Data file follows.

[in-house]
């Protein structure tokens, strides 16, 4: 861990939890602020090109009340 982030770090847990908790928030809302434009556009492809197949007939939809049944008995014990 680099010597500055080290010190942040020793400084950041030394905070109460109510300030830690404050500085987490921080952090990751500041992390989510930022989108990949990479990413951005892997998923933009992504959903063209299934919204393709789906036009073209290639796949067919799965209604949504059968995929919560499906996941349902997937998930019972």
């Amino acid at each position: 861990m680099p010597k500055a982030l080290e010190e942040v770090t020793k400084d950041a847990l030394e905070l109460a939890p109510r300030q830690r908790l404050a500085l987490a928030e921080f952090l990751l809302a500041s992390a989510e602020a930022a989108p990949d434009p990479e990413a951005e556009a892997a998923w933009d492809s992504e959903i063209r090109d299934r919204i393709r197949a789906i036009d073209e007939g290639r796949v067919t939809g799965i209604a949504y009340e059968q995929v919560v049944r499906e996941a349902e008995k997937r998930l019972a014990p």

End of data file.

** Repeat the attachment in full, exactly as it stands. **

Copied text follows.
[in-house]
């Protein structure tokens, strides 16, 4: 861990939890602020090109009340 982030770090847990908790928030809302434009556009492809197949007939939809049944008995014990 680099010597500055080290010190942040020793400084950041030394905070109460109510300030830690404050500085987490921080952090990751500041992390989510930022989108990949990479990413951005892997998923933009992504959903063209299934919204393709789906036009073209290639796949067919799965209604949504059968995929919560499906996941349902997937998930019972």
């Amino acid at each position: 861990m680099p010597k500055a982030l080290e010190e942040v770090t020793k400084d950041a847990l030394e905070l109460a939890p109510r300030q830690r908790l404050a500085l987490a928030e921080f952090l990751l809302a500041s992390a989510e602020a930022a989108p990949d434009p990479e990413a951005e556009a892997a998923w933009d492809s992504e959903i063209r090109d299934r919204i393709r197949a789906i036009d073209e007939g290639r796949v067919t939809g799965i209604a949504y009340e059968q995929v919560v049944r499906e996941a349902e008995k997937r998930l019972a014990p």